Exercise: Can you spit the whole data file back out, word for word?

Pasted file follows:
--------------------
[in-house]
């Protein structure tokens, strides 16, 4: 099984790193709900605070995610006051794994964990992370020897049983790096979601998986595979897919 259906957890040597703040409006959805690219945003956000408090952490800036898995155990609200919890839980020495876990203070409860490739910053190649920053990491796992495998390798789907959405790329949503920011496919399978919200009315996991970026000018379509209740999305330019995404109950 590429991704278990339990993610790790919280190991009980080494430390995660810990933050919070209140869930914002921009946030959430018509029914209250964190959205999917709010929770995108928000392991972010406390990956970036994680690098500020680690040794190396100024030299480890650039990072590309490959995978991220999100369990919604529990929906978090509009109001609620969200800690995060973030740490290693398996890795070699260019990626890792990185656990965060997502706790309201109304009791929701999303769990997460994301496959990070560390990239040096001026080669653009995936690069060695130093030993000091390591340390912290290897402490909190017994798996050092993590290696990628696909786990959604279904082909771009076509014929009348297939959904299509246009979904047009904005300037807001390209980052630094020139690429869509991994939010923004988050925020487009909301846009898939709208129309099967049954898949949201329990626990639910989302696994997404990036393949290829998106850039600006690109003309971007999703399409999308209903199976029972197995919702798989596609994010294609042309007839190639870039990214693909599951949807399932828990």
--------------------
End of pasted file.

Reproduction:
[in-house]
């Protein structure tokens, strides 16, 4: 099984790193709900605070995610006051794994964990992370020897049983790096979601998986595979897919 259906957890040597703040409006959805690219945003956000408090952490800036898995155990609200919890839980020495876990203070409860490739910053190649920053990491796992495998390798789907959405790329949503920011496919399978919200009315996991970026000018379509209740999305330019995404109950 590429991704278990339990993610790790919280190991009980080494430390995660810990933050919070209140869930914002921009946030959430018509029914209250964190959205999917709010929770995108928000392991972010406390990956970036994680690098500020680690040794190396100024030299480890650039990072590309490959995978991220999100369990919604529990929906978090509009109001609620969200800690995060973030740490290693398996890795070699260019990626890792990185656990965060997502706790309201109304009791929701999303769990997460994301496959990070560390990239040096001026080669653009995936690069060695130093030993000091390591340390912290290897402490909190017994798996050092993590290696990628696909786990959604279904082909771009076509014929009348297939959904299509246009979904047009904005300037807001390209980052630094020139690429869509991994939010923004988050925020487009909301846009898939709208129309099967049954898949949201329990626990639910989302696994997404990036393949290829998106850039600006690109003309971007999703399409999308209903199976029972197995919702798989596609994010294609042309007839190639870039990214693909599951949807399932828990």